There are basically two kinds of moviegoers. The first will go to Noah Baumbach‘s Greenberg, not like it, get up after 45 minutes in and say to the manager “I want my money back!” This same kind of person will go to Shawn Levy‘s Date Night, laugh and stomp and go “hee-hee-hee” and “yeahhh!”

Date Night director Shawn Levy, star Steve Carell.

The second kind will go to Date Night and experience a slightly different reaction. He/she will quickly realize he/she is stuck watching another mildly tolerable high-concept comedy with soul-numbing car chases and gun-wielding baddie-waddies, and try to cheer him/herself by cherry-picking the few bits and lines that are semi-funny by saying “hey, that wasn’t bad…that was a decent improv…if only Tina Fey and Steve Carell could costar in a film with decent material.” And then walk out of the screening room relieved but vaguely depressed.

The first kind represents, I’d say, between 85% and 90% of moviegoers. The second kind obviously represents persons like myself.

I don’t know which group Variety‘s Lael Lowenstein belongs to, but her having recently called Date Night “an uncommonly engaging date movie with action, edge and genuine chemistry between its leads…a home run” calls her judgment and taste buds into question. In a perfect world there would be a special District Attorney with the power to indict certain critics for writing outrageously incorrect (i.e., overly fawning or overly dismissive) reviews. If I was Mr. D.A. you can bet Lowenstein would be hauled before a grand jury.

Date Night, yes, has its moments. Left to their own improvisational devices, Fey and Farrell are obviously bright and inventive and even “funny” here and there. It’s not a “terrible” film, but I just sat there like a lump of mashed potatoes this morning — patient, immobile, looking at my watch every so often, half-frowning, waiting for it to be over. It carries the Shawn Levy virus, you see, and if you’ve seen the Night at the Museum flicks, Just Married, Cheaper by the Dozen and The Pink Panther you know what that means, and more particularly how it feels to submit to it.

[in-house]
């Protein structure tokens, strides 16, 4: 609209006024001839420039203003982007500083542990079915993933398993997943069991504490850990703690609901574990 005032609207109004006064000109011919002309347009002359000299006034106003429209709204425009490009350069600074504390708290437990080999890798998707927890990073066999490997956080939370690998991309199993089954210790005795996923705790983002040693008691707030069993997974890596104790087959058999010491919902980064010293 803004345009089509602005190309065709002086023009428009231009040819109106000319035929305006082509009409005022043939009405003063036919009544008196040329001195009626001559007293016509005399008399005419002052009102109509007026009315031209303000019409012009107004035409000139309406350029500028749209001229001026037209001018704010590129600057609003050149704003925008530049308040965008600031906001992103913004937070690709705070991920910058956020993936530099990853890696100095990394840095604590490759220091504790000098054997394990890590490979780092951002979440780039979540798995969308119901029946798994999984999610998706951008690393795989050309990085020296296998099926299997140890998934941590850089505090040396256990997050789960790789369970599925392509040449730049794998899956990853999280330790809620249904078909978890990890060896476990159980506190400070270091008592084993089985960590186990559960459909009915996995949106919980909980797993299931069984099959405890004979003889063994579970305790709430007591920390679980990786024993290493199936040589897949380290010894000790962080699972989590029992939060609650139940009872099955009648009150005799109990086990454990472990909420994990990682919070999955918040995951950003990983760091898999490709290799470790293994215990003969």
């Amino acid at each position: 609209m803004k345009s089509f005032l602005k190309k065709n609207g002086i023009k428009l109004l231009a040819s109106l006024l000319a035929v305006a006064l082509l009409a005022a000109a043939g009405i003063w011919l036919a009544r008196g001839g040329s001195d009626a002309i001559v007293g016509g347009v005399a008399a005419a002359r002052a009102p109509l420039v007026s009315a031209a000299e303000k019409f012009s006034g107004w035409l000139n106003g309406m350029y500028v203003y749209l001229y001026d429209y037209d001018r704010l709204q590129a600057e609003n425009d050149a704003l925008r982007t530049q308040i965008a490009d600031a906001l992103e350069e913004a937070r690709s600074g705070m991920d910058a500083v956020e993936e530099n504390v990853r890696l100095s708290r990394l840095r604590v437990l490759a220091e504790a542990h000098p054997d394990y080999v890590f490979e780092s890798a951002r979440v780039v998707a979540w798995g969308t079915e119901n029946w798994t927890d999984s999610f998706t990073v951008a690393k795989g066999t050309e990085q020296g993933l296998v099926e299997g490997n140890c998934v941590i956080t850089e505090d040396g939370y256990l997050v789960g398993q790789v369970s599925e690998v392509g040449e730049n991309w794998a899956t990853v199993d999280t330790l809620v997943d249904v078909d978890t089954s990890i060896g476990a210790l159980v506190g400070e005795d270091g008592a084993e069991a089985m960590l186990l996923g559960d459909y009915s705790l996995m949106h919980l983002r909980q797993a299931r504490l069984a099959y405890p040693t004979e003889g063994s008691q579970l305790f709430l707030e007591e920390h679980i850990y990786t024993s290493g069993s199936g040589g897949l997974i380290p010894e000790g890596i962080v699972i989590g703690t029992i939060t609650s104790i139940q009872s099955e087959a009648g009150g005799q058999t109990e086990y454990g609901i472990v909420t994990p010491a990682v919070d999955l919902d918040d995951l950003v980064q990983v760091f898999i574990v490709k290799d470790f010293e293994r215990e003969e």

Don’t let Levy’s smiling face in the above photo fool you. He’s obviously doing very well in life, but serious movie hounds despise him. He must realize by now that he’s trapped in a wonderfully affluent studio-funded hell of his own making. He’ll never make anything as good as Little Miss Sunshine or Flirting With Disaster. If Levy was to get hold of the “cheaters” and put them on in front of his bathroom mirror, look out.

And yet Levy deserves credit for at least keeping Date Night down to 88 minutes.

The goal here could/should have been to make another After Hours, the dryly subversive Martin Scorsese comedy with a similar premise, but that wouldn’t have been as Eloi-friendly as Date Night, which will do pretty well commercially, I expect.

I loathe movies with pistol-packing, slickly-dressed, slightly fungusy-looking bad guys who do three things and three things only — threaten-and-glare, shoot at the good guys, and chase them in cars. The Date Night offenders in this regard are Jimmi Simpson (who played one of the vicitms in Zodiac) and Common, a rapper-shmapper.